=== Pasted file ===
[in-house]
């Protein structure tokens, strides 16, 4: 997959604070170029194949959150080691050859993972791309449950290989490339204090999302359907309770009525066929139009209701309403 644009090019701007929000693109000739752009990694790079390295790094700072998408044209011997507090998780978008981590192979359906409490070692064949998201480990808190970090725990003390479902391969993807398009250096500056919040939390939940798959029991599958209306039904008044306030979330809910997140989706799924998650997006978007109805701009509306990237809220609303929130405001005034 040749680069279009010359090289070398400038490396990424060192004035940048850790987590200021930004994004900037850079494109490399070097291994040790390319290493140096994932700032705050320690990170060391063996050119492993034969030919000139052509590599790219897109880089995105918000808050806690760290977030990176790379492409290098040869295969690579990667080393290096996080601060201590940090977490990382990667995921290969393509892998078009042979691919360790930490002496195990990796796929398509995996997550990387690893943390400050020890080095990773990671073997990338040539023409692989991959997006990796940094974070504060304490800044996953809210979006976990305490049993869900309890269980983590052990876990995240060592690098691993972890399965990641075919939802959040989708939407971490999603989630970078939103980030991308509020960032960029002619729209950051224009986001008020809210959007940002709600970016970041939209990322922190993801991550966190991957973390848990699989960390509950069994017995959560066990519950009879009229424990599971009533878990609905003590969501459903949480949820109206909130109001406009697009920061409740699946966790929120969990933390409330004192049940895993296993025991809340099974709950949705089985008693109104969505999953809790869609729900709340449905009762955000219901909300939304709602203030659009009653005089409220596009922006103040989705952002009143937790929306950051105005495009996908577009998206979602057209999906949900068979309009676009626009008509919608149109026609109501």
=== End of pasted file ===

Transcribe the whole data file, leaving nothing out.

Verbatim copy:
[in-house]
């Protein structure tokens, strides 16, 4: 997959604070170029194949959150080691050859993972791309449950290989490339204090999302359907309770009525066929139009209701309403 644009090019701007929000693109000739752009990694790079390295790094700072998408044209011997507090998780978008981590192979359906409490070692064949998201480990808190970090725990003390479902391969993807398009250096500056919040939390939940798959029991599958209306039904008044306030979330809910997140989706799924998650997006978007109805701009509306990237809220609303929130405001005034 040749680069279009010359090289070398400038490396990424060192004035940048850790987590200021930004994004900037850079494109490399070097291994040790390319290493140096994932700032705050320690990170060391063996050119492993034969030919000139052509590599790219897109880089995105918000808050806690760290977030990176790379492409290098040869295969690579990667080393290096996080601060201590940090977490990382990667995921290969393509892998078009042979691919360790930490002496195990990796796929398509995996997550990387690893943390400050020890080095990773990671073997990338040539023409692989991959997006990796940094974070504060304490800044996953809210979006976990305490049993869900309890269980983590052990876990995240060592690098691993972890399965990641075919939802959040989708939407971490999603989630970078939103980030991308509020960032960029002619729209950051224009986001008020809210959007940002709600970016970041939209990322922190993801991550966190991957973390848990699989960390509950069994017995959560066990519950009879009229424990599971009533878990609905003590969501459903949480949820109206909130109001406009697009920061409740699946966790929120969990933390409330004192049940895993296993025991809340099974709950949705089985008693109104969505999953809790869609729900709340449905009762955000219901909300939304709602203030659009009653005089409220596009922006103040989705952002009143937790929306950051105005495009996908577009998206979602057209999906949900068979309009676009626009008509919608149109026609109501």